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Fryderyk CHOPIN (1810-1849)
24 Preludes Op.28 (1837/8) [42:01]
Mazurkas; Op.17 No.4 in A minor [4;45]; Op.17 No.2 in E minor [2;03]; Op.63 No.3 in C sharp minor [2;10]; Op.50 No.3 in C sharp minor [6;12]; Op.6 No.1 in F sharp minor [2;53];
Nocturne Op.9 No.3 in B major [6;56]; Op.27 No.2 in D flat major [5;54]
Ingrid Fliter (piano)
rec. 2014, Potton Hall, Suffolk, UK
LINN SACD CKD475 [72:59]

Ingrid Fliter has a number of EMI Chopin discs to her name and has already recorded a critically acclaimed CD of the Chopin concertos for Linn. She now turns her gaze onto the Preludes. The results are full of character and warmly textured pianism, abetted by Linn’s excellent SACD sound in the admirable venue at Potton Hall. She is a considerable virtuoso but never allows mechanical instincts to obstruct the communicative spirit of her music-making.

What’s interesting is that a number of the slower Preludes are taken a notch or two slower than one might have expected. She is an intense and expressive player, and much is impressive but one often also becomes aware that her use of the pedal bathes some of the Preludes too deeply. The B minor is an example of a slower-than-usual Prelude though it is certainly well sustained. Rather more contentious is the degree of insistence she brings to bear. The E major, which is again subject to too much pedal, is rather punched out. The effect is to render its narrative too prosaic, too unambiguous. Listen to Cortot’s 1926 set, where he brings the quicksilver light and shade to life in a way that eludes Fliter. Similarly his playful approach to the C sharp minor is in strong contrast to Fliter’s. Rather than his pursuance of narrative, she seems more interested in colouristic possibilities, the play of left and right hand against each other, in the oppositional tugs in the music. This indeed seems a strong component of the reading as a whole where some truly vertiginous contrasts between adjacent Preludes are explored. This is interpretation ‘to the max’ – try the volcanic eruption of the E flat minor after the F sharp minor Lento to hear what I mean. There’s no gainsaying her brilliant B flat minor where she finds a driven, manic quality but Cortot, less obviously virtuosic, occasionally struggling technically, manages to find beyond the notes a true sense of narrative depiction in which the rhythmic and colouristic devices are partners, not the driving forces of the music-making. There’s aggression in the F minor and a rather dragged-out C minor Largo. She explores some gorgeous treble colour in the penultimate Prelude before a torrential conclusion to the cycle.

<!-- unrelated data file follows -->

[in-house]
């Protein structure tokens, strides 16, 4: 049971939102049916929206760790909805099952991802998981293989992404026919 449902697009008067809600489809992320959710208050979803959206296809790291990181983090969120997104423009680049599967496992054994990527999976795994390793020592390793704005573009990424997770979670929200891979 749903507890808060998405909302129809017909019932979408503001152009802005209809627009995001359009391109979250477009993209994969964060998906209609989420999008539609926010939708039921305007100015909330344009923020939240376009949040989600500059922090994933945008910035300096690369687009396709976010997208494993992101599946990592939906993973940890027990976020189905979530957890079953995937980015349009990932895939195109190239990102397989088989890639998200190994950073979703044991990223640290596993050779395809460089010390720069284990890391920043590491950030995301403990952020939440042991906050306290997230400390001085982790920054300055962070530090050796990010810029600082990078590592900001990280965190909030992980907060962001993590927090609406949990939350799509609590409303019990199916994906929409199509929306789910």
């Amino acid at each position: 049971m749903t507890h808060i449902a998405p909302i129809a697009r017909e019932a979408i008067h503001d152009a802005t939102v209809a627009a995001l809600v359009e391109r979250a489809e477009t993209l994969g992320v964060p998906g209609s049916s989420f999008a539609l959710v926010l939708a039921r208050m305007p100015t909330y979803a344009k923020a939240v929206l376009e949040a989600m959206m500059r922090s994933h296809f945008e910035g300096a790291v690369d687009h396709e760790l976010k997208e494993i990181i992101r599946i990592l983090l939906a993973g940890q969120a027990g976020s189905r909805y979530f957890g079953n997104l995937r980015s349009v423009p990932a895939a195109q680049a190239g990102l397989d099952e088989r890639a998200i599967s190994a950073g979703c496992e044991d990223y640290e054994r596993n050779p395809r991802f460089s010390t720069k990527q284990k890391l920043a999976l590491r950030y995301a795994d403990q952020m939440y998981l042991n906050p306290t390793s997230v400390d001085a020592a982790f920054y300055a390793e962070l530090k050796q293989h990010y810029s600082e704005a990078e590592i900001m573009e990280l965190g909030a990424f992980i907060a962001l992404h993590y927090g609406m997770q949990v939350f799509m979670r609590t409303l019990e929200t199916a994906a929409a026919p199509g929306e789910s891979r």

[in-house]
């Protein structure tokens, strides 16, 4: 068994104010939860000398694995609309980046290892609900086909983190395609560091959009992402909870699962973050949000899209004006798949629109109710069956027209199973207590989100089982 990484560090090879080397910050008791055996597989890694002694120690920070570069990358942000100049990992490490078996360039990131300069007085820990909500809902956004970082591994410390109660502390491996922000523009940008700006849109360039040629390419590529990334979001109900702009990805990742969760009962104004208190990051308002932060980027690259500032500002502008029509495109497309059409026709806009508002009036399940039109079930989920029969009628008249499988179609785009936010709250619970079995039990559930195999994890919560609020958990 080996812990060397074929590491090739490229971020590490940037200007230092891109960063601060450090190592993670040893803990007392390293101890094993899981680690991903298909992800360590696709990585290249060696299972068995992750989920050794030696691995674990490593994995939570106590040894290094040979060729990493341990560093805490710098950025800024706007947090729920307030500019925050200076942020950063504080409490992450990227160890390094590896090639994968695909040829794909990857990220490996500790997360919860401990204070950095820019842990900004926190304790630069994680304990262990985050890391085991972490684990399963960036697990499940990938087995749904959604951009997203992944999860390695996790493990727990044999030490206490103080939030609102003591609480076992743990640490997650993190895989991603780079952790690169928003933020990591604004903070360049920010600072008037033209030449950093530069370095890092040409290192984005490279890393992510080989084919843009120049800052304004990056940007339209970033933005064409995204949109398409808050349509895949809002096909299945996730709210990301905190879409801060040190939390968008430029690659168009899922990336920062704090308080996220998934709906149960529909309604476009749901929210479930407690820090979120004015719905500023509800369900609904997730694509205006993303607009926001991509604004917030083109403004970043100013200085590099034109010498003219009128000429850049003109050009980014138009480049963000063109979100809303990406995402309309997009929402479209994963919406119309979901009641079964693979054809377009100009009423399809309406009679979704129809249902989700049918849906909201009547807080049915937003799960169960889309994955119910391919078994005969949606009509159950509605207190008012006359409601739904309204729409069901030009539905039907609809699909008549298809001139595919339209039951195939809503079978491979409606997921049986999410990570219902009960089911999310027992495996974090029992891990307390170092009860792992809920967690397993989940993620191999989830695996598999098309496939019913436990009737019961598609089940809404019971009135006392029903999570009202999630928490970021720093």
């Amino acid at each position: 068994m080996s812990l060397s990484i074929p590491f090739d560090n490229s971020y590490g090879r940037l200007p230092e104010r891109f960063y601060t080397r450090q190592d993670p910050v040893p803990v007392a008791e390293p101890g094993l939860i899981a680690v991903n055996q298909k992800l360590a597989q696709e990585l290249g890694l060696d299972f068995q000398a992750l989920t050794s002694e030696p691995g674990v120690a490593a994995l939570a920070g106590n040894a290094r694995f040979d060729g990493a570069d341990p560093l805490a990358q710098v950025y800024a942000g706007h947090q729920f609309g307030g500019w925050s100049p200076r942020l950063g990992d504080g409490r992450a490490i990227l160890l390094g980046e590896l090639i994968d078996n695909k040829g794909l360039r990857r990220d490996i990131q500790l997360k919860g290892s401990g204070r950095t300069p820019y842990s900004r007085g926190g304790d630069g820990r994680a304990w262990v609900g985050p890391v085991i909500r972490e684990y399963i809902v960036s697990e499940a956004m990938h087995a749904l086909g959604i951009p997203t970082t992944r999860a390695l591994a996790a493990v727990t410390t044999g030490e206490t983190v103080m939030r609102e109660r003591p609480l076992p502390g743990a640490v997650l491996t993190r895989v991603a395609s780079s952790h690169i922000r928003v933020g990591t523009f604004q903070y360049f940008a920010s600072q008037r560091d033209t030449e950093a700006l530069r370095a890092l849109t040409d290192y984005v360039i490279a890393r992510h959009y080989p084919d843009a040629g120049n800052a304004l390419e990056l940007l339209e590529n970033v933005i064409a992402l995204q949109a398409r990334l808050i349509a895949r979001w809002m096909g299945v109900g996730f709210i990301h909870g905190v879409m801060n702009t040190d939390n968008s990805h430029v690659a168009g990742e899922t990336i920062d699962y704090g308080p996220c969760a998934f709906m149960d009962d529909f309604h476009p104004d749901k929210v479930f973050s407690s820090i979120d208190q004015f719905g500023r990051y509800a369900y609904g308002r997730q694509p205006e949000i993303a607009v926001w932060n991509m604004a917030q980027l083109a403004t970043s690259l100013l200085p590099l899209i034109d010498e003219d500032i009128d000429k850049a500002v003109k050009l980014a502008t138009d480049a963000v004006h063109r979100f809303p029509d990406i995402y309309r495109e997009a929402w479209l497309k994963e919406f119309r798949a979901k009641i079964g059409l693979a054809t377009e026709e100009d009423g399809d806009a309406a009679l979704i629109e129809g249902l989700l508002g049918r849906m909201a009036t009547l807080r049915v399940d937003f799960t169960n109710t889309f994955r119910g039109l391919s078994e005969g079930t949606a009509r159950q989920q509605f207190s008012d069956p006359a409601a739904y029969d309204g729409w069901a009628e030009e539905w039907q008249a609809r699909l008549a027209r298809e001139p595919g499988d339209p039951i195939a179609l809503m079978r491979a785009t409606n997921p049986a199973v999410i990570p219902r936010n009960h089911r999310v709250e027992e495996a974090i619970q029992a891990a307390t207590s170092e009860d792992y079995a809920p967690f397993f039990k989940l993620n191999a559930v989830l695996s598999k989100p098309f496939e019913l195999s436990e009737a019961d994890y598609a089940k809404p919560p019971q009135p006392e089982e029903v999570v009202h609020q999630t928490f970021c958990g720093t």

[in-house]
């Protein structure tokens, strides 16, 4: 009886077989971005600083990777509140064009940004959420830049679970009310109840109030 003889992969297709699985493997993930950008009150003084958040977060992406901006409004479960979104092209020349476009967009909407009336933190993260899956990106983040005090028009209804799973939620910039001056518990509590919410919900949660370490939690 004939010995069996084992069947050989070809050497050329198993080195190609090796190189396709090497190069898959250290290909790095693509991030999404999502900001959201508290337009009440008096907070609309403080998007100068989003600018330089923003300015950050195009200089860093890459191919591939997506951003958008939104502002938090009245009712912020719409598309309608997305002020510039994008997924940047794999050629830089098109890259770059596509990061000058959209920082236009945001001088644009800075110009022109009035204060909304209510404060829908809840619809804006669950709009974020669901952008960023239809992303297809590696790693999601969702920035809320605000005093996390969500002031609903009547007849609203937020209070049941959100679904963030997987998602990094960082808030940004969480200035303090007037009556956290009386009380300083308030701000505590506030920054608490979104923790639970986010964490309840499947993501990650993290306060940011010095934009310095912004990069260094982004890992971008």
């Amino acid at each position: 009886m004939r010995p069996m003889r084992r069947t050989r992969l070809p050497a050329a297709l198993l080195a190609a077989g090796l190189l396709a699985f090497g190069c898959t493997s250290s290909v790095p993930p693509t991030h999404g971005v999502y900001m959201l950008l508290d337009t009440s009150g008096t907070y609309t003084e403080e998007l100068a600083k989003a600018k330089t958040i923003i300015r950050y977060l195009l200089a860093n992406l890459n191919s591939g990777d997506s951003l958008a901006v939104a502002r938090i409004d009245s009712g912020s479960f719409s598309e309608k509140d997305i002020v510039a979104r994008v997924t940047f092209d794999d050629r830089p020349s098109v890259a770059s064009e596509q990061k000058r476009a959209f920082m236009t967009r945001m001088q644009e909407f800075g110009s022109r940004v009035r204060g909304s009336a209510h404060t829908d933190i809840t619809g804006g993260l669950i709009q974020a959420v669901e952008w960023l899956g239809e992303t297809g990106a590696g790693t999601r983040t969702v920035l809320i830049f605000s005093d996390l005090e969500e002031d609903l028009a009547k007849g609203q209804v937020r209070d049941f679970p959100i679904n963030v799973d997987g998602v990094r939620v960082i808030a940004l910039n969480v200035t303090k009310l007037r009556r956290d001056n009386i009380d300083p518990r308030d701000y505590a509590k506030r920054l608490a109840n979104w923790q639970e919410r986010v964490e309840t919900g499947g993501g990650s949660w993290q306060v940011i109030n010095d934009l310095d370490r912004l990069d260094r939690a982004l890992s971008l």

This is certainly a combustible, alive set of the Preludes. Technical difficulties are overcome with assurance and the music’s extremes – of pathos and almost-mania – are both explored. So too are questions of left-hand patterns, often too much so, and the play of left and right hands. Her pedalling will be contentious too. What sometimes disappointed me is the narrative question, which I felt was not truly pursued, or was less central to her than the more ear-titillating matters of sonority: this and the battering she sometimes gives to several of the preludes.

She also selected five Mazurkas and these, perhaps because less is at stake in terms of narrative, are more pliant and even-handed examples of her playing. Here lyricism is unforced and rhythms sway deftly and affectionately. It’s only when one turns to an incorrigible master of the Old School, like Ignaz Friedman, that one hears how the invocation of a more daring rhythmic instability – in the C sharp minor – brings the Mazurka even more deliciously to life. Sensibly she also plays the Op.9 No.3 Nocturne as it’s not one of the best-known, and concludes the recital with the D flat major Nocturne, Op.27 No.2, by no means an obvious choice but in the circumstances aptly delicate.

The booklet notes are excellent, the performances highly personalised.

Jonathan Woolf
Previous review: Roy Westbrook


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